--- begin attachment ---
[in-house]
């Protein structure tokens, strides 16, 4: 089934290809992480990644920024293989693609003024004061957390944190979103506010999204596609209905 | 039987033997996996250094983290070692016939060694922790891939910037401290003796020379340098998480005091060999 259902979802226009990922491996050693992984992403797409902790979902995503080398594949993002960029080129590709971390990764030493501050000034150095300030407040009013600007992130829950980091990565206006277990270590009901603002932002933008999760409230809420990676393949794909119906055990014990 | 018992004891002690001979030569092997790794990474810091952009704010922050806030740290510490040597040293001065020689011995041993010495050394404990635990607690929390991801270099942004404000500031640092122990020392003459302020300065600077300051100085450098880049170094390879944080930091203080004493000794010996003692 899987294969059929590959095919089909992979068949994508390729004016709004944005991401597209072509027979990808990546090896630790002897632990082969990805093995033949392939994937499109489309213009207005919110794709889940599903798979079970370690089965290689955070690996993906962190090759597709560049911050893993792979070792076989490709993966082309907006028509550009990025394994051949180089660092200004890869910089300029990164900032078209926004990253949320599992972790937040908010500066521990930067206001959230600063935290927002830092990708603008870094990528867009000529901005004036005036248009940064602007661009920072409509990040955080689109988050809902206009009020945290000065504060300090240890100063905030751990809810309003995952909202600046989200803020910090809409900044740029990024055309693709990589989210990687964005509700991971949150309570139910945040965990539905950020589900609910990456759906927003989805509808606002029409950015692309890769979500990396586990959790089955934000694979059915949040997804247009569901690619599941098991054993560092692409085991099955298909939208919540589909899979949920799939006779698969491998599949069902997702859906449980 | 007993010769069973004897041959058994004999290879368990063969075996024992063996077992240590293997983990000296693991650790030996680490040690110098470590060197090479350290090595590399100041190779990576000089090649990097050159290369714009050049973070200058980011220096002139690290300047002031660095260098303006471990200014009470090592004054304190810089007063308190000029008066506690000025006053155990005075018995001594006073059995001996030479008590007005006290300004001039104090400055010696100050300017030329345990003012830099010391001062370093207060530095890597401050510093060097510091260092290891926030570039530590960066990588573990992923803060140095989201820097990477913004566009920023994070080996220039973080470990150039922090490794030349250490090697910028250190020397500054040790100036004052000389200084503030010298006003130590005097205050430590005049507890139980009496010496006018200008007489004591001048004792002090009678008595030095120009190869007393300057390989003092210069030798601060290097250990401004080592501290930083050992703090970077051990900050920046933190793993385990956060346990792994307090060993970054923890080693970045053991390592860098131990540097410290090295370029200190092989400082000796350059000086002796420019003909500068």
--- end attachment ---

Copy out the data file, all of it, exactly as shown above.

[in-house]
């Protein structure tokens, strides 16, 4: 089934290809992480990644920024293989693609003024004061957390944190979103506010999204596609209905 | 039987033997996996250094983290070692016939060694922790891939910037401290003796020379340098998480005091060999 259902979802226009990922491996050693992984992403797409902790979902995503080398594949993002960029080129590709971390990764030493501050000034150095300030407040009013600007992130829950980091990565206006277990270590009901603002932002933008999760409230809420990676393949794909119906055990014990 | 018992004891002690001979030569092997790794990474810091952009704010922050806030740290510490040597040293001065020689011995041993010495050394404990635990607690929390991801270099942004404000500031640092122990020392003459302020300065600077300051100085450098880049170094390879944080930091203080004493000794010996003692 899987294969059929590959095919089909992979068949994508390729004016709004944005991401597209072509027979990808990546090896630790002897632990082969990805093995033949392939994937499109489309213009207005919110794709889940599903798979079970370690089965290689955070690996993906962190090759597709560049911050893993792979070792076989490709993966082309907006028509550009990025394994051949180089660092200004890869910089300029990164900032078209926004990253949320599992972790937040908010500066521990930067206001959230600063935290927002830092990708603008870094990528867009000529901005004036005036248009940064602007661009920072409509990040955080689109988050809902206009009020945290000065504060300090240890100063905030751990809810309003995952909202600046989200803020910090809409900044740029990024055309693709990589989210990687964005509700991971949150309570139910945040965990539905950020589900609910990456759906927003989805509808606002029409950015692309890769979500990396586990959790089955934000694979059915949040997804247009569901690619599941098991054993560092692409085991099955298909939208919540589909899979949920799939006779698969491998599949069902997702859906449980 | 007993010769069973004897041959058994004999290879368990063969075996024992063996077992240590293997983990000296693991650790030996680490040690110098470590060197090479350290090595590399100041190779990576000089090649990097050159290369714009050049973070200058980011220096002139690290300047002031660095260098303006471990200014009470090592004054304190810089007063308190000029008066506690000025006053155990005075018995001594006073059995001996030479008590007005006290300004001039104090400055010696100050300017030329345990003012830099010391001062370093207060530095890597401050510093060097510091260092290891926030570039530590960066990588573990992923803060140095989201820097990477913004566009920023994070080996220039973080470990150039922090490794030349250490090697910028250190020397500054040790100036004052000389200084503030010298006003130590005097205050430590005049507890139980009496010496006018200008007489004591001048004792002090009678008595030095120009190869007393300057390989003092210069030798601060290097250990401004080592501290930083050992703090970077051990900050920046933190793993385990956060346990792994307090060993970054923890080693970045053991390592860098131990540097410290090295370029200190092989400082000796350059000086002796420019003909500068």